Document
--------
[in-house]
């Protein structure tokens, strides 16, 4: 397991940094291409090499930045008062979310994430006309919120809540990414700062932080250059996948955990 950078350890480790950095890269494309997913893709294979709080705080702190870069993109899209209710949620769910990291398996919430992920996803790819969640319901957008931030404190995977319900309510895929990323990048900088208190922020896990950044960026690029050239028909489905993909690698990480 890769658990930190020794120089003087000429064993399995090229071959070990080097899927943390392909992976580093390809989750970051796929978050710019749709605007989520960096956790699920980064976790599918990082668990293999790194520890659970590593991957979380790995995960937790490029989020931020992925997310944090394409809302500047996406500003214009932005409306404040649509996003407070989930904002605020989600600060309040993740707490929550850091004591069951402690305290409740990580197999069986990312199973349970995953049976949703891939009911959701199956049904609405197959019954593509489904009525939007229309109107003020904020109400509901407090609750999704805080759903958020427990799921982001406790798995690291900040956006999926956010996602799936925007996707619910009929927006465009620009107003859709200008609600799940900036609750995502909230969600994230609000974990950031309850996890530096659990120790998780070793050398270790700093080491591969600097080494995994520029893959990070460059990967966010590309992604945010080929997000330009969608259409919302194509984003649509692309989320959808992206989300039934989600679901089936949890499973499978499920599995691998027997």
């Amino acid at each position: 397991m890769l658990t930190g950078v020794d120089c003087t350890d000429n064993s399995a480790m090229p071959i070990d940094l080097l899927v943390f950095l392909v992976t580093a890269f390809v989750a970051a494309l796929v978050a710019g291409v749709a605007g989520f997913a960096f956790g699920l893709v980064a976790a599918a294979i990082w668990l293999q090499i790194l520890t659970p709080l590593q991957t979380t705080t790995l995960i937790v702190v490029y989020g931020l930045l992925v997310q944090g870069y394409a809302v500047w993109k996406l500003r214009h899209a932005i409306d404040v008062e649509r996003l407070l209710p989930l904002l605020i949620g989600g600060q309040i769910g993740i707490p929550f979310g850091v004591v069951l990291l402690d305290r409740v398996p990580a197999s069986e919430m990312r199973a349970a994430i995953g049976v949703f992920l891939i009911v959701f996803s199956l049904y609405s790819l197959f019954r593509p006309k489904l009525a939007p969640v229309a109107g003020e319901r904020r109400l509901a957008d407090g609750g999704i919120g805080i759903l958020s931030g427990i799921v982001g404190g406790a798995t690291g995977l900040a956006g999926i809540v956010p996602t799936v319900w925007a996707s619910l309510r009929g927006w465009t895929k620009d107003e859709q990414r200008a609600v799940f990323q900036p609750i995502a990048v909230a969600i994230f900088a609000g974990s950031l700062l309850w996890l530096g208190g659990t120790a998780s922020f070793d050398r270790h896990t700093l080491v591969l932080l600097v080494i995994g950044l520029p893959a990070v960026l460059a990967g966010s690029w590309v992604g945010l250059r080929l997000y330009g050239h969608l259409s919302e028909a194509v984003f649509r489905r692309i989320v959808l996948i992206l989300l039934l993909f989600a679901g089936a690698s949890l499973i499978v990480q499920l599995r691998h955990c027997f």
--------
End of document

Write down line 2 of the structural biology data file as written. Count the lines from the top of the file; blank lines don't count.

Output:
């Protein structure tokens, strides 16, 4: 397991940094291409090499930045008062979310994430006309919120809540990414700062932080250059996948955990 950078350890480790950095890269494309997913893709294979709080705080702190870069993109899209209710949620769910990291398996919430992920996803790819969640319901957008931030404190995977319900309510895929990323990048900088208190922020896990950044960026690029050239028909489905993909690698990480 890769658990930190020794120089003087000429064993399995090229071959070990080097899927943390392909992976580093390809989750970051796929978050710019749709605007989520960096956790699920980064976790599918990082668990293999790194520890659970590593991957979380790995995960937790490029989020931020992925997310944090394409809302500047996406500003214009932005409306404040649509996003407070989930904002605020989600600060309040993740707490929550850091004591069951402690305290409740990580197999069986990312199973349970995953049976949703891939009911959701199956049904609405197959019954593509489904009525939007229309109107003020904020109400509901407090609750999704805080759903958020427990799921982001406790798995690291900040956006999926956010996602799936925007996707619910009929927006465009620009107003859709200008609600799940900036609750995502909230969600994230609000974990950031309850996890530096659990120790998780070793050398270790700093080491591969600097080494995994520029893959990070460059990967966010590309992604945010080929997000330009969608259409919302194509984003649509692309989320959808992206989300039934989600679901089936949890499973499978499920599995691998027997």